This is the story of my cancer journey – 12 years ago now. It was early February that I found a lump in my left breast, just starting at a new school, just moved into my new lovely house on the Tamar River. Oh, my was it a tumultuous year. This story won an ABC Short Story prize and appears on their web-site somewhere!! Enjoy.
Life, the Universe and Cancerous Things
I am 42, which according to Douglas Adams in The Hitch-hiker’s Guide to the Galaxy is the answer to the question about the meaning of life. In my case the answer is cancer. Breast cancer and I have a feeling that Adams might just approve of such an answer were he still alive to hear it.
I am slightly younger than the average age for this encounter, but not uniquely so. Every day someone is diagnosed with cancer. Every day someone dies from it. Recent statistics have us all lasting a lot longer. Early detection is the key to survival, as is treatment. There are still those of us living in denial who, on finding a lump ignore it, hoping it will go away. I met such a lady during treatment. She ignored her lump: now it is huge and the cancer has spread throughout her body. Why did she ignore it? She doesn’t know.
I found my lump during dinner one Saturday evening in February. A slight pain near my left nipple and in rubbing it better I found it. My lump. Not small, not indistinct – clearly something that shouldn’t be there. I felt sick, worried all weekend and rang my doctor on Monday. How long had it been there? Had I been ignoring this, not examining my breasts regularly or carefully? But I was sure it was new, that it hadn’t been there in December.
Time then did strange things, as it has been doing ever since. My GP moved quickly, ordering scans, biopsies: an appointment with the specialist. Onto the cancer roller coaster I stepped, taking my family with me. Once malignancy was established the choices narrowed. It had to go. How much breast was to go with it? As it turns out over a third has gone and I have a seven inch scar from left to right, making me look something like a cream bun on the left and a normal round full jam donut on the right. It is not a pretty picture in the bathroom mirror.
Chemotherapy followed surgery. A decent interval apart. In fact it seemed too long at the time. I just wanted it to be over. All treatment completed and behind me so I knew what was to happen for the rest of my life and then get on with it.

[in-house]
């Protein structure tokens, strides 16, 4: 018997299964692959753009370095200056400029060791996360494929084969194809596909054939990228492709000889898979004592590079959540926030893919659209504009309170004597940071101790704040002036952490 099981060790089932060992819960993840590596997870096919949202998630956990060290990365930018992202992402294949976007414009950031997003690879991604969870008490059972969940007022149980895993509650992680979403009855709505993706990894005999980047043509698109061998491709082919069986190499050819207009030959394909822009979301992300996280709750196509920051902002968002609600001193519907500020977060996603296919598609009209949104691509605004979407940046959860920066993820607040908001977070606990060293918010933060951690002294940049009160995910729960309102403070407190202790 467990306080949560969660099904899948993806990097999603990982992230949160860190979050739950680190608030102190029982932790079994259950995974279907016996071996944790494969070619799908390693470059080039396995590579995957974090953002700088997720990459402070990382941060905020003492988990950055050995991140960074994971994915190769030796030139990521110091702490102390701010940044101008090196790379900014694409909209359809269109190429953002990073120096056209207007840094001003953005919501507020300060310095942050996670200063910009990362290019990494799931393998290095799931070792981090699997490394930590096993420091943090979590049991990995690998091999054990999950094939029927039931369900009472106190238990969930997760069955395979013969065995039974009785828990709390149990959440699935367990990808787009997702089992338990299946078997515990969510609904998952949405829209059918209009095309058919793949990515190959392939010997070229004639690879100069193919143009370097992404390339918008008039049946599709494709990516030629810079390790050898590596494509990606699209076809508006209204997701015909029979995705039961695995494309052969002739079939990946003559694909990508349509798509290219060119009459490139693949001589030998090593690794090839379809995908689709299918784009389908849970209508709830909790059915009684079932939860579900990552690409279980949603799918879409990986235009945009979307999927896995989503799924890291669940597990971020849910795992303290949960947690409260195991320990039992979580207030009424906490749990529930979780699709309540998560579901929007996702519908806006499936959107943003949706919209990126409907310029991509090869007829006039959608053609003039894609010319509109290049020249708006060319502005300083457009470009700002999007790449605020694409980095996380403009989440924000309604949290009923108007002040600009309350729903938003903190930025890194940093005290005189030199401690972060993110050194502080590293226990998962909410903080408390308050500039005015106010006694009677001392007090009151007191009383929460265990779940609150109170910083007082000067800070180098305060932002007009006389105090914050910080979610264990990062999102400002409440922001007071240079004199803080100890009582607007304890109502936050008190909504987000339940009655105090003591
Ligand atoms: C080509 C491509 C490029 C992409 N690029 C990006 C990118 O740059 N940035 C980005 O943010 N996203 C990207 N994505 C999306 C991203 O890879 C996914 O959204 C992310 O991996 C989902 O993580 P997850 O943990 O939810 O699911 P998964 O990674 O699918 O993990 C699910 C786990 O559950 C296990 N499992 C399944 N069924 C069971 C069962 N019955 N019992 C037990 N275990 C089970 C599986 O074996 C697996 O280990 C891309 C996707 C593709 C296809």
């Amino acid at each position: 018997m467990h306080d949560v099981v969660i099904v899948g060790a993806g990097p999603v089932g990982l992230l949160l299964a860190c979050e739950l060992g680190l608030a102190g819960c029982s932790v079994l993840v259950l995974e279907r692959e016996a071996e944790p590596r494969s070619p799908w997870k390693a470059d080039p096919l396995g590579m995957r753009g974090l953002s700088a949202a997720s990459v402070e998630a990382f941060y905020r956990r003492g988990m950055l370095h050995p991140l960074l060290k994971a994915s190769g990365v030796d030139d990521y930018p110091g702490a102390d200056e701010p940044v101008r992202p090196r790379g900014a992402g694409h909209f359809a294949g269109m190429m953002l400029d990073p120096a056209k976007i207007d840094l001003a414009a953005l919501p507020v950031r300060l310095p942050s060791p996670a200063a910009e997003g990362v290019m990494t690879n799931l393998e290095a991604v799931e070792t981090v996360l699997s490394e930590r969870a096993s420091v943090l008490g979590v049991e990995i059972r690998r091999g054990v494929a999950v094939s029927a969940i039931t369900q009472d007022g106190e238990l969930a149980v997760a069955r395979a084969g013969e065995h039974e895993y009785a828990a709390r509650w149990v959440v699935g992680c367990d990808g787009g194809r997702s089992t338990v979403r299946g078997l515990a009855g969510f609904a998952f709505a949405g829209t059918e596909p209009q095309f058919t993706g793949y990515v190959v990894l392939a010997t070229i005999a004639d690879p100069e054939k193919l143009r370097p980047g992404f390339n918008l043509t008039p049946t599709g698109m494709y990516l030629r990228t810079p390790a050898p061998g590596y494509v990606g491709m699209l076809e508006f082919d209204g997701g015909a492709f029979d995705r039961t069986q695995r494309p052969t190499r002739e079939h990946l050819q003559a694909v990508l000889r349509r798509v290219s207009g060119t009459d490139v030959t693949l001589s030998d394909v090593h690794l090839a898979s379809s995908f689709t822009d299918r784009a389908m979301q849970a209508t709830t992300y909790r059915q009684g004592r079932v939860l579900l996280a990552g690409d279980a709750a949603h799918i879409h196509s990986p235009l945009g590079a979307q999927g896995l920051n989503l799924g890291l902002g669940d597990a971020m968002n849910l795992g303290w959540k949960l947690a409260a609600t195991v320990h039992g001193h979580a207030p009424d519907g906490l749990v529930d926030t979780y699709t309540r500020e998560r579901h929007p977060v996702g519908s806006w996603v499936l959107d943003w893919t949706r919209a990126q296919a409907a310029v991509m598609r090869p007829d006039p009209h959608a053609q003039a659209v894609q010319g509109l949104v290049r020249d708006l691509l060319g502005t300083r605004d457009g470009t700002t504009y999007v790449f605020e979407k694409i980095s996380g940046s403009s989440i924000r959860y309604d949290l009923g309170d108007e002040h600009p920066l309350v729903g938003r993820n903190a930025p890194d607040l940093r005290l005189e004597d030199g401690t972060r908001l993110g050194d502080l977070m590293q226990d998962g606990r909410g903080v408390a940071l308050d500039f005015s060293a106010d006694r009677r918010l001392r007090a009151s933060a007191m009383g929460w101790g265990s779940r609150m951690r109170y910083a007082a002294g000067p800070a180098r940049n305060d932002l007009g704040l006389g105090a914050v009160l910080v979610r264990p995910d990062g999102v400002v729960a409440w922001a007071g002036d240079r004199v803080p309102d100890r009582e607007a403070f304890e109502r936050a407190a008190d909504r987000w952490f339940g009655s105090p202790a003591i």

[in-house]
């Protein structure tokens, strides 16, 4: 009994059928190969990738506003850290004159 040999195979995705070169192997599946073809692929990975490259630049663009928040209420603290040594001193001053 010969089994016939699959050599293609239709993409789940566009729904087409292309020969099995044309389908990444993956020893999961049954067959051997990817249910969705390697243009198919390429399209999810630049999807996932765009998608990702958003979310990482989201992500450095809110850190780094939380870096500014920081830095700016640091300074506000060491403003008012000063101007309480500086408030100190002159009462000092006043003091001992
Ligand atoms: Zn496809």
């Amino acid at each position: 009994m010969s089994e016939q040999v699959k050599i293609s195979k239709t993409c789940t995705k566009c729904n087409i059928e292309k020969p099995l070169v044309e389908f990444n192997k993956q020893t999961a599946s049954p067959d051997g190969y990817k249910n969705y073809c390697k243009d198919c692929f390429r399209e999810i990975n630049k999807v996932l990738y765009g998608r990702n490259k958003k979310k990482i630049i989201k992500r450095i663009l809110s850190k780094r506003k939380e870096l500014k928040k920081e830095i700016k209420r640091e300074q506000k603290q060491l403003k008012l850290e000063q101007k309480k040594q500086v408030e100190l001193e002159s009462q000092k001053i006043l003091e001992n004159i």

Don’t let anyone lie to you: chemotherapy is hideous. It makes your hair fall out, your skin reacts, you ache all over, you’re constantly tired, you feel nauseous, constipated, or the other extreme and your predilection for infection rises dramatically. Yes, chemotherapy can kill you.
Six treatments were set at two weeks apart. During the course of treatment I contracted two chest infections, my veins collapsed and I had to have a transfuser port inserted into my chest. Some days I felt so bad I thought that to die might be easier. Chemotherapy is a blunt instrument and it amazes me in this age of medical advancement and miracles that a regime, which seems to just kill everything indiscriminately in its path, is so commonly used. Is in fact, integral to successful treatment.
Radiation on the other hand is refined and specifically targeted. I am measured up, tattooed and then zapped every day for six weeks. Some discomfort, on-going fatigue, but nowhere near the trauma of chemotherapy.
I am nearly through the initial cancer woods. Drug therapy and follow up checks and tests with my doctor’s lay ahead. Is the cancer through my system? Has it spread from the breast through the lymph nodes to other vulnerable parts? I won’t know for some time. Five years they say until the “all clear”. And then the numbers are on my side.
Douglas Adams made it to 49, perhaps that was his answer to the question of life, the universe and everything? I hope my answer is a much bigger number than that.
PS: I remain cancer free, check ups have been all clear since that terrible year.